What’s the best all-around rifle caliber for hunting Maine’s whitetail deer? A good question, and one that is often debated at gun shops, deer camps, and rod and gun clubs.

When I started hunting deer with my dad as a young man in the late 1950s, you just had to have a Winchester 30-30. It was the deer gun of choice in those days. My first deer was taken with Dad’s old 30-30. He soon upgraded to a bolt-action .270 after losing wounded deer with the smaller caliber Winchester.

For many years, I hunted deer successfully with a Marlin .35 Remington. A few years ago, my wife took up deer hunting and through eminent domain took over my Marlin. I felt a sense of loss and sought solace by upgrading to a more flatshooting, expensive gun, a Ruger 7mm .08 with a checkered stock and top-of-the-line scope.

Of course, all of the aforementioned guns with properly placed shots will stop deer in their tracks. And for me – not a true gun connoisseur – my guns are not my most precious possessions. They are simply tools for harvesting food, not unlike my garden hoe or Mantis culivator. But we have all learned that whether gardening, woodworking or hunting big animals, the tools can make a difference: some are better than others.

The question of which is the best deer gun must by its nature lead into a discussion of ballastics, a subject that has long confused and intimidated me. Then I ran into David Walker from Buckfield. Walker, a Rumford millworker, is one of those likable, unpretentious souls who eats and sleeps guns and hunting. Walker hunts big game in Africa when he’s not working a mill shift in Rumford. A guest on my Sunday night radio program “Maine Outdoors,” Walker showed himself to be a humble but knowledgeable guy eager to share his insights and enviable hunting experiences. His 10-page, handprinted letters to me about hunting rifles and ballastics have convinced me that Walker has missed his calling; he should be teaching at the FBI Academy. In short, David Walker knows his stuff. Some excerpts:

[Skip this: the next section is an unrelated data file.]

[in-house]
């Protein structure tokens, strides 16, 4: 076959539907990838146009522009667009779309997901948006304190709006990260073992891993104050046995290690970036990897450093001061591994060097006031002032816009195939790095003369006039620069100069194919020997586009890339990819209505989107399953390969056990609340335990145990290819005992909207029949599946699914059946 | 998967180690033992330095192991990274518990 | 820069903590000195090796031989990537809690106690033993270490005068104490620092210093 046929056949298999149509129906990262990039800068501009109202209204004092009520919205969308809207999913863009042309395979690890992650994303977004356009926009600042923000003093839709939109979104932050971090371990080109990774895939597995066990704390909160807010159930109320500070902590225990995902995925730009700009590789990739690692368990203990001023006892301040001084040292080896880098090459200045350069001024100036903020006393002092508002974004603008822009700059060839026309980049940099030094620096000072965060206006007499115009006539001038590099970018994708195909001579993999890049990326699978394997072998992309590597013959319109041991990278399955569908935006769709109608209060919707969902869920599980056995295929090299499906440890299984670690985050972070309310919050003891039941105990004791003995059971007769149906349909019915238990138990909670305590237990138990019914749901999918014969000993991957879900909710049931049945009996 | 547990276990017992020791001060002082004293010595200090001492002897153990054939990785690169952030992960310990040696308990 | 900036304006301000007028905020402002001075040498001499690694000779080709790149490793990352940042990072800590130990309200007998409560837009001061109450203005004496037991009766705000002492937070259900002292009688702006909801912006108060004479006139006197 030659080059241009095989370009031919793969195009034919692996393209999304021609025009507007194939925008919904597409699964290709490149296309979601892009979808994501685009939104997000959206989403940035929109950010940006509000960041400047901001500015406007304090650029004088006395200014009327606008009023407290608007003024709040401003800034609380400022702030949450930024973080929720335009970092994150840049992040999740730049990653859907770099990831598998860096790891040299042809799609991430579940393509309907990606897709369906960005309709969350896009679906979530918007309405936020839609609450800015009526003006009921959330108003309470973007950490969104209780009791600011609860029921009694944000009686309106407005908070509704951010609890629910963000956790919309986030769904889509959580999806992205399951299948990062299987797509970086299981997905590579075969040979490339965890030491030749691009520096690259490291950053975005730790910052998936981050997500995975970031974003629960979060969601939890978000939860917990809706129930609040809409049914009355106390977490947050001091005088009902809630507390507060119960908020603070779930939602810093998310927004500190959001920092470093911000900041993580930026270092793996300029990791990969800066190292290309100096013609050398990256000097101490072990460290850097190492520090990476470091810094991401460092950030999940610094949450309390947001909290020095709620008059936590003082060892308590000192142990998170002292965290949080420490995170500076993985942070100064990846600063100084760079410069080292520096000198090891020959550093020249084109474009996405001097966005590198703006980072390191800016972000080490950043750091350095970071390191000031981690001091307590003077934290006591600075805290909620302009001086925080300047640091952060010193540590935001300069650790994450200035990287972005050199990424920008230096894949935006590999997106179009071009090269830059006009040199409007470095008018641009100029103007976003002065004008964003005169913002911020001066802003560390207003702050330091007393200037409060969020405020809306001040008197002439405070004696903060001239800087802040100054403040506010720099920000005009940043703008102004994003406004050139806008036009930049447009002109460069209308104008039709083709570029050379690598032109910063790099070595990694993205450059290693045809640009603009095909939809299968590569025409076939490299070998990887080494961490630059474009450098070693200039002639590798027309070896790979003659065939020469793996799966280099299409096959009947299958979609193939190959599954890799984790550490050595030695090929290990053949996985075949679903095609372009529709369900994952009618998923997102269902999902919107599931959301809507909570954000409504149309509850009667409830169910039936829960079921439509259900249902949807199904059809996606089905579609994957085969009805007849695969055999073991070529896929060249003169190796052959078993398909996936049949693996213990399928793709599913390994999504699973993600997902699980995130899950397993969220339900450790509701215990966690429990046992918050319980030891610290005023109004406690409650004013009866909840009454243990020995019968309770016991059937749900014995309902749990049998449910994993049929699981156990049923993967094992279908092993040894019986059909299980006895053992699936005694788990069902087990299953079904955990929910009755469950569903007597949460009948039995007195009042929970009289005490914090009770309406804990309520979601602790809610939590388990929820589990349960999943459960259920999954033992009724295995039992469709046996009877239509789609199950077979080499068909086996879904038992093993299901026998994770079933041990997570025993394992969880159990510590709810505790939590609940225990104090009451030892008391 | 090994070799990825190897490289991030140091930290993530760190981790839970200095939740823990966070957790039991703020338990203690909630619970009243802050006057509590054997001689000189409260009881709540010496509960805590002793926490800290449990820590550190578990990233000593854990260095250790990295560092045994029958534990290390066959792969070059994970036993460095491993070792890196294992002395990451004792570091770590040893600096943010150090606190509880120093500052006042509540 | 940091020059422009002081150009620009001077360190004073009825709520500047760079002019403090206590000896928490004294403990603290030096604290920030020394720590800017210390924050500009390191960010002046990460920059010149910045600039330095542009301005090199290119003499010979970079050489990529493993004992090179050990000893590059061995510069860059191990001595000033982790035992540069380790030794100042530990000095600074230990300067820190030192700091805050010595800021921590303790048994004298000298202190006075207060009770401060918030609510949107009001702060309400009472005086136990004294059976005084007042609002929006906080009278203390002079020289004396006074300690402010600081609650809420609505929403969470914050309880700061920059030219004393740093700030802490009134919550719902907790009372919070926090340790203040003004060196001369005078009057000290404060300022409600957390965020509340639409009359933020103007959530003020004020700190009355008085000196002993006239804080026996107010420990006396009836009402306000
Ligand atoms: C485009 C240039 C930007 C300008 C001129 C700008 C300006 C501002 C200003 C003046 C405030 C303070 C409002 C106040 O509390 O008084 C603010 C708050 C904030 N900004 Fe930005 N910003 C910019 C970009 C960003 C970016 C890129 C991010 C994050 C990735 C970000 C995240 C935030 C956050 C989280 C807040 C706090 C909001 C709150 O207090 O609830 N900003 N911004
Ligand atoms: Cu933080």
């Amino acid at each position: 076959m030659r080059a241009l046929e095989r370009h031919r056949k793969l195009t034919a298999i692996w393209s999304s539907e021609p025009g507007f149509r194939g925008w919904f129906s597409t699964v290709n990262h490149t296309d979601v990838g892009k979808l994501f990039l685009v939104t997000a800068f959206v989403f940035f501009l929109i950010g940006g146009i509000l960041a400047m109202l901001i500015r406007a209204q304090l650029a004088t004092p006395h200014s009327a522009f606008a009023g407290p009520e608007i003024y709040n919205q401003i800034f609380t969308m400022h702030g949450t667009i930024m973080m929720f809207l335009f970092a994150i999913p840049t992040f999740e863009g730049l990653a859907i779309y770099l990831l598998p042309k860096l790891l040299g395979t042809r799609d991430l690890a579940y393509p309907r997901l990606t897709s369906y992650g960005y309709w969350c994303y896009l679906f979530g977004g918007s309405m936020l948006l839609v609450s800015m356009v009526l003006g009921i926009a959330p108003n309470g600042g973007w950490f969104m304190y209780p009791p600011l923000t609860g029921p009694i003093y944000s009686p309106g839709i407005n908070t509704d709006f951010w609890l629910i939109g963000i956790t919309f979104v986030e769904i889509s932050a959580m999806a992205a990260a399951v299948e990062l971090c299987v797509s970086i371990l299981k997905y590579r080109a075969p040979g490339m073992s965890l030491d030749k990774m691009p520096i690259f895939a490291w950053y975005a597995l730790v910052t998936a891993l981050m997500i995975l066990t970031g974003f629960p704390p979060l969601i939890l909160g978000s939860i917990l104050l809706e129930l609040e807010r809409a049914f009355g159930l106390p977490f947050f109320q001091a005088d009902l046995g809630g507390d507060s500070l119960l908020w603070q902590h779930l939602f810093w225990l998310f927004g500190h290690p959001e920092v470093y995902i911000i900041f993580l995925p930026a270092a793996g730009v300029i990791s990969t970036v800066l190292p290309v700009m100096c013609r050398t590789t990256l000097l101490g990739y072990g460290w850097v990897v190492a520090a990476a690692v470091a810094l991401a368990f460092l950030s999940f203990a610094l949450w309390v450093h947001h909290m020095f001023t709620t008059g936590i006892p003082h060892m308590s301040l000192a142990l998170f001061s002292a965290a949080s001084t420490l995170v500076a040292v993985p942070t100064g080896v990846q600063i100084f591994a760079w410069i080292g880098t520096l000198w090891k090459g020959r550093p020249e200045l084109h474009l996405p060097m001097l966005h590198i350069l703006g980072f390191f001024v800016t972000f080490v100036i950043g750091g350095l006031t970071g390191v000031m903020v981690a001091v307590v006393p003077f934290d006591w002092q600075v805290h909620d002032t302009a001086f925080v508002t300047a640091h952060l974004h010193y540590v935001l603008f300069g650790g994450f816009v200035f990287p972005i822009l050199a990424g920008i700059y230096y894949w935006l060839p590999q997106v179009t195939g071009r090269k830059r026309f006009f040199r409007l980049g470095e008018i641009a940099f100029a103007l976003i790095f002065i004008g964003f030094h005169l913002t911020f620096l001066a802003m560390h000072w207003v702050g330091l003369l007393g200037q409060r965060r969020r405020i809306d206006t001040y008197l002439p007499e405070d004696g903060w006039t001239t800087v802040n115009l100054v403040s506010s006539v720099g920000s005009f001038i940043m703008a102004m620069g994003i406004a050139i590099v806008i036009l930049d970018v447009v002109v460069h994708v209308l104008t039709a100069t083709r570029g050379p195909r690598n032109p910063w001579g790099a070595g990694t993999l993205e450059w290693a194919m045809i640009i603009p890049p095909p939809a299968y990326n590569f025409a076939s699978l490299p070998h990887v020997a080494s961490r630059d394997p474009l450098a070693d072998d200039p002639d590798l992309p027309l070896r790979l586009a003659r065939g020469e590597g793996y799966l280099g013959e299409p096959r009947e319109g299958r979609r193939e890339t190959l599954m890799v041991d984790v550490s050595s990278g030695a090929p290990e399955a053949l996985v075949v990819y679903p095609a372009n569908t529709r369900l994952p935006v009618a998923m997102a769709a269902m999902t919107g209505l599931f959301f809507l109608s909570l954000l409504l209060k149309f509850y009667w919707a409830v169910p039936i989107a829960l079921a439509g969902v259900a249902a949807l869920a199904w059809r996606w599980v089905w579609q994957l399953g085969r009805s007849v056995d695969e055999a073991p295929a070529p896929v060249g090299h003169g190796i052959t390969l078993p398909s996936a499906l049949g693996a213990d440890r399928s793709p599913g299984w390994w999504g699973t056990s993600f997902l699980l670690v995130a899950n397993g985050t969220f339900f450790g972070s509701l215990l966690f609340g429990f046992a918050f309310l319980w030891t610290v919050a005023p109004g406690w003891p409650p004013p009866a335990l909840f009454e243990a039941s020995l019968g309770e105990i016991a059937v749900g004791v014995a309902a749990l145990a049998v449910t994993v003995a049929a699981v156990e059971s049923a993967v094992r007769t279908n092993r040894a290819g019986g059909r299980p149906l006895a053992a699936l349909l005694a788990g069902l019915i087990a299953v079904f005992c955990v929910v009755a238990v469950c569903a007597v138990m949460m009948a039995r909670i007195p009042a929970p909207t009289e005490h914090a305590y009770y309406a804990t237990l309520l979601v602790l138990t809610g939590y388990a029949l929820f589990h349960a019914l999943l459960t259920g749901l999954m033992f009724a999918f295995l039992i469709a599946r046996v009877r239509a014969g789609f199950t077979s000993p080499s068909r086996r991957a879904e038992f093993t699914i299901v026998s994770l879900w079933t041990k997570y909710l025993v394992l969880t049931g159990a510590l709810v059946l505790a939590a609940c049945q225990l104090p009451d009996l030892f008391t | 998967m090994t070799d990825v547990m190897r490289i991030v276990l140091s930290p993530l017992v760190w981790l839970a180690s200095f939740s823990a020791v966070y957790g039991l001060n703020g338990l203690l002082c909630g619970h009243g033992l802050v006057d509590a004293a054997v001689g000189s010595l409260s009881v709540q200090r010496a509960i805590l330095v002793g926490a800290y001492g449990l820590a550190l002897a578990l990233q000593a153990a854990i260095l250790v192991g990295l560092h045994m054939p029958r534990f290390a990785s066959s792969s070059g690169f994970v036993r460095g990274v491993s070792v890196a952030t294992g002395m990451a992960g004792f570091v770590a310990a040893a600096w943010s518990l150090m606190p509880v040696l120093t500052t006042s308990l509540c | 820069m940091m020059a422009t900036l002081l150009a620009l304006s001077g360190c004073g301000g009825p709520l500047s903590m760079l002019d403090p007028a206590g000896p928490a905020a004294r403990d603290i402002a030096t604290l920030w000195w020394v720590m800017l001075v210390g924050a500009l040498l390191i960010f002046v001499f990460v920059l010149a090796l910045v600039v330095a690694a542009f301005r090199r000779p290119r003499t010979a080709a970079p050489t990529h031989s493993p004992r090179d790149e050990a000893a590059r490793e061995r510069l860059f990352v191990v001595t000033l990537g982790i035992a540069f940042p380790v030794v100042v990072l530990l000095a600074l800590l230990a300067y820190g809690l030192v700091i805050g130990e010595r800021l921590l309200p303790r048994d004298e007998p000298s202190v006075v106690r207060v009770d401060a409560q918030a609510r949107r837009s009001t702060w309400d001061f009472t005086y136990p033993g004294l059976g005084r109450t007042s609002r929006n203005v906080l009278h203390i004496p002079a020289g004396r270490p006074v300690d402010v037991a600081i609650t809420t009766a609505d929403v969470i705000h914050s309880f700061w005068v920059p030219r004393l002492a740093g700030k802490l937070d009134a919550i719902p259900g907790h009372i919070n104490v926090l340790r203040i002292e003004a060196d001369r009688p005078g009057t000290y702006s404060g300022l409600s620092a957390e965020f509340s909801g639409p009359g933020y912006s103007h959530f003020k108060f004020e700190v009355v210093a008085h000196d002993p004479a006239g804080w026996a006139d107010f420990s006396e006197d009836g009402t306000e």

“Selecting a deer rifle? Remember the Four Ps: Performance, Practicality, Popularity and Pleasing.

1. “Performance: Power, trajectory, penetration and accuracy.

2. “Practicality: Gun weight, barrel length, action type and recoil level.

3. “Popularity: Available ammo, cost of ammo, stylish.

4. “Pleasing: Attractive rifle, functional with form, historical value.”

Here are Walker’s choices

of best Maine deer guns

starting with his top pick, the legendary 30-06:

1) 30-06

2) .308 Win

3) .270 Win

4) .280 Rem.

5) 7X57

6) 7mm .08

In what he calls “brush gun calibers,” his top four choices are, in order: 45-70, 44 Mag., 30-30 Win, and .35 Rem. He considers the following calibers as “marginal but acceptable deer calibers: .243 Win., 250 Savage, 6mm Rem., and 257 Roberts. Additionally, Walker is dead set against a Maine hunting regulation that permits the hunting of deer with some .22 rimfires, including the .22 Hornet, as well as the “low end centerfires.”

If you really want to get technical, Walker offers this simple guideline when selecting a deer rifle. “Multiply bullet weight X velocity. If it doesn’t equal at least 250,000, it is too small for deer.

Finally, Walker stresses the same point made by the Northwoods Sporting Journal gun columnist Peter Anderson. After all is said and done, no deer gun, however good, can make up for poor marksmanship or lack of competency in the field.

V. Paul Reynolds is editor of the Northwoods Sporting Journal.He is also a Maine Guide, co-host of a weekly radio program “Maine Outdoors” heard Sundays at 7 p.m. on The Voice of Maine News-Talk Network (WVOM-FM 103.9, WCME-FM 96.7) and former information officer for the Maine Dept. of Fish and Wildlife. His e-mail address is [email protected]

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